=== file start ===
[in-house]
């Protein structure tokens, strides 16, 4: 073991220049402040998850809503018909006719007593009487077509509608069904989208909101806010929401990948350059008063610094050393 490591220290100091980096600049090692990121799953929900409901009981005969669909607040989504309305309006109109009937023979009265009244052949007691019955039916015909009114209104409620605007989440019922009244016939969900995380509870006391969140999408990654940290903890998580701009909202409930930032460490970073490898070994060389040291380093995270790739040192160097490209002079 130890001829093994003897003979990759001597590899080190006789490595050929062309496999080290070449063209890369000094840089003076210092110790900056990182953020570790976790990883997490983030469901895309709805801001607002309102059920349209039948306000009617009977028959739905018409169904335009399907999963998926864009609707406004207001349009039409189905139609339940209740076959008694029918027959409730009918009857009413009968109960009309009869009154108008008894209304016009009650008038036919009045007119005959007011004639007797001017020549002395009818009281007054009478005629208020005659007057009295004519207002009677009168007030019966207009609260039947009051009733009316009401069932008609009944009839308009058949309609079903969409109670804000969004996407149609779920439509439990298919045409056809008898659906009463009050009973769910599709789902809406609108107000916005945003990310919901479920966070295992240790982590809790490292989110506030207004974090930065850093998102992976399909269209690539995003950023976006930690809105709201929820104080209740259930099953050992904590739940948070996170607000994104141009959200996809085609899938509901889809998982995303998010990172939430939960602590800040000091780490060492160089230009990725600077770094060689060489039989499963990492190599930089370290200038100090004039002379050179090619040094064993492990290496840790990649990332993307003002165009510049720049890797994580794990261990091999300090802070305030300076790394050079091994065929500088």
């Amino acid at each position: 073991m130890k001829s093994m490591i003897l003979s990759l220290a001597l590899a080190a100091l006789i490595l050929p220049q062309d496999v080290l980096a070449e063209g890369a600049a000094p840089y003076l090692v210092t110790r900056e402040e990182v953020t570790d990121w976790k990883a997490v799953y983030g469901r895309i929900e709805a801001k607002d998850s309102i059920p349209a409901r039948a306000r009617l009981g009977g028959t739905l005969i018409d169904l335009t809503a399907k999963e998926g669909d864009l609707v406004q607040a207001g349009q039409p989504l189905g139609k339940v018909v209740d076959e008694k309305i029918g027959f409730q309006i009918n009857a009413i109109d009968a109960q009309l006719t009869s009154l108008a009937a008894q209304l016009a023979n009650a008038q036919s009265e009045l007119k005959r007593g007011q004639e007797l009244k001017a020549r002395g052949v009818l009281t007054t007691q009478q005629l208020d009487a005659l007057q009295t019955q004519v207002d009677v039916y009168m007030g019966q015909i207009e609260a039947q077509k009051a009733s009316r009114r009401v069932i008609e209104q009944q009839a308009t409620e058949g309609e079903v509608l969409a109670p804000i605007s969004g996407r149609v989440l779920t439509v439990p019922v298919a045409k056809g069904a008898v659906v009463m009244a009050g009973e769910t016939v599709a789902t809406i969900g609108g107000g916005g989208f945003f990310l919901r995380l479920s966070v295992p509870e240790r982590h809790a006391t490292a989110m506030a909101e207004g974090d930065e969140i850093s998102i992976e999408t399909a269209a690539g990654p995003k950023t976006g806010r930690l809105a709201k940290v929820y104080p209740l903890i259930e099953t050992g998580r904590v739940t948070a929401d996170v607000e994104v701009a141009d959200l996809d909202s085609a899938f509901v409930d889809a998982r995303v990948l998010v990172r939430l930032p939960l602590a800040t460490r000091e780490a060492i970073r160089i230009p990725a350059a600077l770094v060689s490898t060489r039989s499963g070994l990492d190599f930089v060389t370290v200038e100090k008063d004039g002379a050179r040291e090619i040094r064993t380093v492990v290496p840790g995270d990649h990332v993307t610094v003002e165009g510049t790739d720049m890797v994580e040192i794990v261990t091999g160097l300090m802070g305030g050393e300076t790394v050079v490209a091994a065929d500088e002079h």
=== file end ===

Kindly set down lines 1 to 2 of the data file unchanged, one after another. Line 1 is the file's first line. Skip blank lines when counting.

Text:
[in-house]
């Protein structure tokens, strides 16, 4: 073991220049402040998850809503018909006719007593009487077509509608069904989208909101806010929401990948350059008063610094050393 490591220290100091980096600049090692990121799953929900409901009981005969669909607040989504309305309006109109009937023979009265009244052949007691019955039916015909009114209104409620605007989440019922009244016939969900995380509870006391969140999408990654940290903890998580701009909202409930930032460490970073490898070994060389040291380093995270790739040192160097490209002079 130890001829093994003897003979990759001597590899080190006789490595050929062309496999080290070449063209890369000094840089003076210092110790900056990182953020570790976790990883997490983030469901895309709805801001607002309102059920349209039948306000009617009977028959739905018409169904335009399907999963998926864009609707406004207001349009039409189905139609339940209740076959008694029918027959409730009918009857009413009968109960009309009869009154108008008894209304016009009650008038036919009045007119005959007011004639007797001017020549002395009818009281007054009478005629208020005659007057009295004519207002009677009168007030019966207009609260039947009051009733009316009401069932008609009944009839308009058949309609079903969409109670804000969004996407149609779920439509439990298919045409056809008898659906009463009050009973769910599709789902809406609108107000916005945003990310919901479920966070295992240790982590809790490292989110506030207004974090930065850093998102992976399909269209690539995003950023976006930690809105709201929820104080209740259930099953050992904590739940948070996170607000994104141009959200996809085609899938509901889809998982995303998010990172939430939960602590800040000091780490060492160089230009990725600077770094060689060489039989499963990492190599930089370290200038100090004039002379050179090619040094064993492990290496840790990649990332993307003002165009510049720049890797994580794990261990091999300090802070305030300076790394050079091994065929500088």